On any given day, I can find dozens of legitimate reasons to be depressed.

And is it just my imagination, or are there more of them recently?

Each newspaper brings new reports of wars, random cruelty, starving polar bears, and, yes, the declining newspaper industry. Everyone you meet has his nose stuck to his iPhone. The government shutdown—don’t get me started.

To paraphrase a classic bumper-sticker, if you don't think you're depressed, maybe you’re not paying attention.

None of us is getting any younger. Adorable babies grow up to be teens. The Buddha said it best: life is suffering.  This surely helps explain the enduring popularity of writers like Annie Lamott  and Elizabeth Gilbert: lots of us, particularly, as the stats show, women of child-bearing age, are so prone to sadness that it’s comforting to read about others who’ve walked the same path, and even found some relief with the right dose of Jesus and/or pasta and romance.

The great mystery, as far as I’m concerned—at least at this writing, when I just happen to be in a fittingly grumpy mood (don’t ask)—is how come only 25 million Americans will suffer a major depressive episode this year? What are the most helpful of secrets (besides great genes) for the other 95 or so percent of the U.S. population who will manage to avoid it?

As someone who has suffered some serious periodic blues ever since I was a kid, I’ve assembled a toolbox of tactics that usually help. First up is exercise: studies show that physical activity actually releases serotonin in the brain—and yes, that’s the same substance that increases when you take anti-depressants. I make sure to get some sort of exercise every day—it’s as much a priority for me as meals.

Making sure to have regular and substantial contact with people I care about deeply is also high on my personal list. Casual, regular meetings with groups who share your interests (I really recommend Toastmasters)  have also been shown to help boost mood. Watching Homeland while ordering shoes online can offer thrills, but, come on, not the lasting kind.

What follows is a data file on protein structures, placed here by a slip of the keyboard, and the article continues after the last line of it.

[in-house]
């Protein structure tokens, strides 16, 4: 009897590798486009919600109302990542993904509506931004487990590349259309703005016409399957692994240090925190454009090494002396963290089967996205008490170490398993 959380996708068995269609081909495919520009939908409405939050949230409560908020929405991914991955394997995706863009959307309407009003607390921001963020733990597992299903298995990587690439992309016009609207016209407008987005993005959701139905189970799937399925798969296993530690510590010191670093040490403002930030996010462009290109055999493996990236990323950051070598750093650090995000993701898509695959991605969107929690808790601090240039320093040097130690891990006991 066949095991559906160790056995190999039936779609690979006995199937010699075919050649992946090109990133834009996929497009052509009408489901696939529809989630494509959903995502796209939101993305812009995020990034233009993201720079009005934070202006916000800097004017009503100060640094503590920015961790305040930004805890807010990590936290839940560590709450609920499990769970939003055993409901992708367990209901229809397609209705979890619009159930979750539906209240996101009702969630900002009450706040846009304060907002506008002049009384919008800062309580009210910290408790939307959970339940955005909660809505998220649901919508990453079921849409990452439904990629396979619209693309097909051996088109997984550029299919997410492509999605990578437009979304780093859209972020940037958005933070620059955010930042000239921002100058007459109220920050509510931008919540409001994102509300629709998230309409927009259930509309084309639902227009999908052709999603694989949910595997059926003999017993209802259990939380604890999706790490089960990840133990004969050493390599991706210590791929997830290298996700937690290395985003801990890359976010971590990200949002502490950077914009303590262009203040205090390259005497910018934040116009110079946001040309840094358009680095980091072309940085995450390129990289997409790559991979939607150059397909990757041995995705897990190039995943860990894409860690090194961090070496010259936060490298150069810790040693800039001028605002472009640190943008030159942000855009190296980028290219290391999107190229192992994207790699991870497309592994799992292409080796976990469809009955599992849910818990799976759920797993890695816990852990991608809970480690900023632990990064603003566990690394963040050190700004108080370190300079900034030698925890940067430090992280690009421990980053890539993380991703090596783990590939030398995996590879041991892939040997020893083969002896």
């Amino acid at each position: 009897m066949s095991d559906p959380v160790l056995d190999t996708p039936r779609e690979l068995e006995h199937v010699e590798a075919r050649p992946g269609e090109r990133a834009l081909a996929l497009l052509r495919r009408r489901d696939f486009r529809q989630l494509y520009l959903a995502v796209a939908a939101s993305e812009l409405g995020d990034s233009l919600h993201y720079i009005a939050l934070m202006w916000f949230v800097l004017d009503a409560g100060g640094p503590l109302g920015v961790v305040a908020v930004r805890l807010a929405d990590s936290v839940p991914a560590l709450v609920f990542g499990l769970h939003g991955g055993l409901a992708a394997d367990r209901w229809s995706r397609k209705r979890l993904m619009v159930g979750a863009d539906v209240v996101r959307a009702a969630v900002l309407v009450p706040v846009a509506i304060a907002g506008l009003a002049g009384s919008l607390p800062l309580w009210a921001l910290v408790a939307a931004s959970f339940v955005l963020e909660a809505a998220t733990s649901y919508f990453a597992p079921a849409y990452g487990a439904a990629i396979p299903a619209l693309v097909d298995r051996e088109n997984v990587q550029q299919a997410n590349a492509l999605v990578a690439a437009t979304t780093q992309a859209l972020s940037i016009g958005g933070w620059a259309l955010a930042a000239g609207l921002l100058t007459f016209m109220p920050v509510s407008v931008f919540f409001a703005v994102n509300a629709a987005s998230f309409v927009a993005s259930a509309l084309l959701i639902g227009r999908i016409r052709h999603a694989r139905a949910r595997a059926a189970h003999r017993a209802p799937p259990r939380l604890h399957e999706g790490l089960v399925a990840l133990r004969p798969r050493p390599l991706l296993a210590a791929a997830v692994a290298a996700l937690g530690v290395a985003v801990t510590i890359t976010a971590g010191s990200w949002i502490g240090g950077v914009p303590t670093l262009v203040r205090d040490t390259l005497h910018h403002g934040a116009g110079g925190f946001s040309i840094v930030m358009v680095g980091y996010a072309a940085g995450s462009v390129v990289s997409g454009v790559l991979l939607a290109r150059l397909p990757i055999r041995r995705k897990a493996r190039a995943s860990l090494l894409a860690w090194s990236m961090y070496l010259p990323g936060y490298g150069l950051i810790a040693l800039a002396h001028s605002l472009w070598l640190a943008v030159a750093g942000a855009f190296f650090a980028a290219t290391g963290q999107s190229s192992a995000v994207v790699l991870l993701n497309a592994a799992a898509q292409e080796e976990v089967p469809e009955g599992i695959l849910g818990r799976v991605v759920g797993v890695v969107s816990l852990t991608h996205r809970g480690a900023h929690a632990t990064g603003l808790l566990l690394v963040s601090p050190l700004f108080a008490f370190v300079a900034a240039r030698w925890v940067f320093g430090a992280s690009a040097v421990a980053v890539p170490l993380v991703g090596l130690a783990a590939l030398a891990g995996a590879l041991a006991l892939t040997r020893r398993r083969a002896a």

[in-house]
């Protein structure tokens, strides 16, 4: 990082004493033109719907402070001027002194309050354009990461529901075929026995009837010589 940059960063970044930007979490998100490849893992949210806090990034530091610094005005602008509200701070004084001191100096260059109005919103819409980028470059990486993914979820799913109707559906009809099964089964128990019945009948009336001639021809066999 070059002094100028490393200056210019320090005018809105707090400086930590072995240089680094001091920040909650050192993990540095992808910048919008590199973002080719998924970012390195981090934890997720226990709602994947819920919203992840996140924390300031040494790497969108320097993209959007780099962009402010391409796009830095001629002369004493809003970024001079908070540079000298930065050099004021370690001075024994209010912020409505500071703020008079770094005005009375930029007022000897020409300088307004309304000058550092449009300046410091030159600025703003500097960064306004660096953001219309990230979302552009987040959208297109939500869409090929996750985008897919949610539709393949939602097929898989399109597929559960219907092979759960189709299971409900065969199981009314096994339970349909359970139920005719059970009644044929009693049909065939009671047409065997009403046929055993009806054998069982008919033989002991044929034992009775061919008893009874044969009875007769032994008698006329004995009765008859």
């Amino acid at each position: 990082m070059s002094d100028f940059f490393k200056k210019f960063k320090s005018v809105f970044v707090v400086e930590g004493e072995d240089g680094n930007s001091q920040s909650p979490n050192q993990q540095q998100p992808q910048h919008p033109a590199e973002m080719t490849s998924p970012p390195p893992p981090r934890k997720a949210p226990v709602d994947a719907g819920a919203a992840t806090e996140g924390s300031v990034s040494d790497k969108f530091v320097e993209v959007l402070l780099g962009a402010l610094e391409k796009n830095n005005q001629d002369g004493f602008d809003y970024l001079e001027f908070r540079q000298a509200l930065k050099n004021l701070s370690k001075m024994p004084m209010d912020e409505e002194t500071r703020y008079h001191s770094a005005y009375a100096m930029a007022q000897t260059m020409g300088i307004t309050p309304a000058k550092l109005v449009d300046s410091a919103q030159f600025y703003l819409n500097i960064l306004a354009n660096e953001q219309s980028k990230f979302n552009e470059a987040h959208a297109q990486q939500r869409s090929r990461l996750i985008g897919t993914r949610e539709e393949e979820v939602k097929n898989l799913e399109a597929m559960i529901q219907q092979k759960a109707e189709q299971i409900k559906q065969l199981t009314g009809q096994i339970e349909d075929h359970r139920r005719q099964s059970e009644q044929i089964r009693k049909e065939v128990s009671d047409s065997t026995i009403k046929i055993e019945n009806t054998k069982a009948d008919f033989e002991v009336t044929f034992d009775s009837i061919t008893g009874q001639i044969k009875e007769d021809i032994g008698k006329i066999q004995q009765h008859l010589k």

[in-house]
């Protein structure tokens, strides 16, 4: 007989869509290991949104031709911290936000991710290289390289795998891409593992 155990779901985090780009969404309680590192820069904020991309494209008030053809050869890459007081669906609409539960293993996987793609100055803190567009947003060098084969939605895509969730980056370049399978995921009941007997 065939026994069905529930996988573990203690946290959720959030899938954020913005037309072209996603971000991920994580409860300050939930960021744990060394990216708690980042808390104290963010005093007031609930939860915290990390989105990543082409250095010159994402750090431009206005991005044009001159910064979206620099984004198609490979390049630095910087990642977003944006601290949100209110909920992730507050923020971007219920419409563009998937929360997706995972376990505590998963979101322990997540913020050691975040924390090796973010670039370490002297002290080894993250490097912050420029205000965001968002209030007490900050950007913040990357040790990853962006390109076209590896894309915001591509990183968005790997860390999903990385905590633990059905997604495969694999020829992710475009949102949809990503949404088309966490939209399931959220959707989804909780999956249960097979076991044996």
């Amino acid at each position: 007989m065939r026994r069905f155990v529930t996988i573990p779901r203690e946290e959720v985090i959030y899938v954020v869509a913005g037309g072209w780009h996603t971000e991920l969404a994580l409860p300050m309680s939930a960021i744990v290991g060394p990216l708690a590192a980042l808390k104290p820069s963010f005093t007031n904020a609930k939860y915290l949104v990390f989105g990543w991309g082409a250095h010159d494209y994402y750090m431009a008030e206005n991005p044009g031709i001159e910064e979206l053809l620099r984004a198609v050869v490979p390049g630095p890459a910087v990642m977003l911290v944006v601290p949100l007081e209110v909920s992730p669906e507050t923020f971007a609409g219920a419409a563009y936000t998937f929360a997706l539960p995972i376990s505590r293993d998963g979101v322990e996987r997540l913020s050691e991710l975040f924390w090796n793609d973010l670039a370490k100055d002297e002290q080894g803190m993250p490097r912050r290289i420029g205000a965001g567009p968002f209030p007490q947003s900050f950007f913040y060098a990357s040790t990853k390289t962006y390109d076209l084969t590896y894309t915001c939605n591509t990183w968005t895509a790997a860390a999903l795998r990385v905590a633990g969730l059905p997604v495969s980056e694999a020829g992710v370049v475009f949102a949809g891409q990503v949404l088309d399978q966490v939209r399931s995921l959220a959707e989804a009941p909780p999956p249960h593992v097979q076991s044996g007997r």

Meditation can be dicey if you’ve really got the blues, since you can easily end up ruminating on what’s bringing you down. Yoga is a safer bet; breathing and moving and music in conjunction rarely fail to lift my mood. It’s also worth paying attention to the Dalai Lama—a master of cognitive behavioral therapy, which some studies suggest works as well as pills for depression and anxiety, by helping people change the content of their thoughts. I once heard him speak to why he doesn’t get depressed when he considers climate change: he said he purposely turns his attention to the efforts of all the brave people in the world who are trying to fix this vast problem.

If none of these self-help techniques is working, it’s time to ask yourself some hard questions to make sure a dip in mood isn’t dropping you into the red zone. Psychology Today readers may well be familiar with them, but they're still worth a review:

  • Are you having new trouble sleeping through the night?
  • Losing interest in things you usually love, especially food?
  • Feeling like it’s just no use?
  •  Even thinking of suicide?

If you’re checking off one or more of these, it’s a good idea to take things to the next level and seek professional help. And maybe skip the newspaper, just for today.


About the Author

Katherine Ellison

Katherine Ellison is a Pulitzer Prize winning author.

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